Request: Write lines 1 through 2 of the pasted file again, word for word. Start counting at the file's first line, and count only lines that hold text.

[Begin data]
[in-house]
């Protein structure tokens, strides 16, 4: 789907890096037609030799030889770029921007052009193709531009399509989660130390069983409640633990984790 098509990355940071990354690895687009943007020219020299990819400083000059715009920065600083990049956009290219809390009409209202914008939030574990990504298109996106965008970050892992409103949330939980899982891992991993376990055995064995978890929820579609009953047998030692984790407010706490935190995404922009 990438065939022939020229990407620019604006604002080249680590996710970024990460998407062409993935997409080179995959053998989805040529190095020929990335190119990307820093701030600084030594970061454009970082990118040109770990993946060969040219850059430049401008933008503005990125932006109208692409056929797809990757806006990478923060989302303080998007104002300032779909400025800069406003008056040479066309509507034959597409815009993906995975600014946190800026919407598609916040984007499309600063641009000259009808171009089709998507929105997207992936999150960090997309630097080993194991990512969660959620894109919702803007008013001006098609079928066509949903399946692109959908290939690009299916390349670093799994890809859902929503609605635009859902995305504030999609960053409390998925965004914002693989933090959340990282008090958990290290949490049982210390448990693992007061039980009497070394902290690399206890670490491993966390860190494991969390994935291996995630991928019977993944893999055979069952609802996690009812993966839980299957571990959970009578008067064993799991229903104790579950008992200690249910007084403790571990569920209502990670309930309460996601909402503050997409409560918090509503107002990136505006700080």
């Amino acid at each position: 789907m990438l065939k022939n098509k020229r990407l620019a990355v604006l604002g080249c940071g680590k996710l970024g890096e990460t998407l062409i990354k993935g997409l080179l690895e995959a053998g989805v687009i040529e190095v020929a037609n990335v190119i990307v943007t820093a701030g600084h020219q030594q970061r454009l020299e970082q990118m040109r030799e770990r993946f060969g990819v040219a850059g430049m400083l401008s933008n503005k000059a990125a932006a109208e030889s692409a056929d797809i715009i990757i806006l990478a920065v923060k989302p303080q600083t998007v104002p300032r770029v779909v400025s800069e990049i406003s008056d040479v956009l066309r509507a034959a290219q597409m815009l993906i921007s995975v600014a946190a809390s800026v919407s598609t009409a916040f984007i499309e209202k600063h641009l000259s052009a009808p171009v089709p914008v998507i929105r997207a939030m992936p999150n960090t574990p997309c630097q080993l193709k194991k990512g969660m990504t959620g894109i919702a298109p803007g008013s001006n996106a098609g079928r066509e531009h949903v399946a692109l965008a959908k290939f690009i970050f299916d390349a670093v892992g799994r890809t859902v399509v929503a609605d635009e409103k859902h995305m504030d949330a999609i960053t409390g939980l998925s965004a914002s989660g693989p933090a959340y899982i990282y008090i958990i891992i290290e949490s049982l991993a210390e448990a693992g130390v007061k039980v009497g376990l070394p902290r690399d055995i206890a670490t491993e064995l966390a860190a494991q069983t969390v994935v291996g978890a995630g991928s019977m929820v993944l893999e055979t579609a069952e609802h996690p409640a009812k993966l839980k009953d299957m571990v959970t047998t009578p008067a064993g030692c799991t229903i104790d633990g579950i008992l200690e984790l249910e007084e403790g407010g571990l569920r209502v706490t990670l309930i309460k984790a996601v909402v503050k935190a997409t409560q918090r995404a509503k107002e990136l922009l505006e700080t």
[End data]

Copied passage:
[in-house]
């Protein structure tokens, strides 16, 4: 789907890096037609030799030889770029921007052009193709531009399509989660130390069983409640633990984790 098509990355940071990354690895687009943007020219020299990819400083000059715009920065600083990049956009290219809390009409209202914008939030574990990504298109996106965008970050892992409103949330939980899982891992991993376990055995064995978890929820579609009953047998030692984790407010706490935190995404922009 990438065939022939020229990407620019604006604002080249680590996710970024990460998407062409993935997409080179995959053998989805040529190095020929990335190119990307820093701030600084030594970061454009970082990118040109770990993946060969040219850059430049401008933008503005990125932006109208692409056929797809990757806006990478923060989302303080998007104002300032779909400025800069406003008056040479066309509507034959597409815009993906995975600014946190800026919407598609916040984007499309600063641009000259009808171009089709998507929105997207992936999150960090997309630097080993194991990512969660959620894109919702803007008013001006098609079928066509949903399946692109959908290939690009299916390349670093799994890809859902929503609605635009859902995305504030999609960053409390998925965004914002693989933090959340990282008090958990290290949490049982210390448990693992007061039980009497070394902290690399206890670490491993966390860190494991969390994935291996995630991928019977993944893999055979069952609802996690009812993966839980299957571990959970009578008067064993799991229903104790579950008992200690249910007084403790571990569920209502990670309930309460996601909402503050997409409560918090509503107002990136505006700080």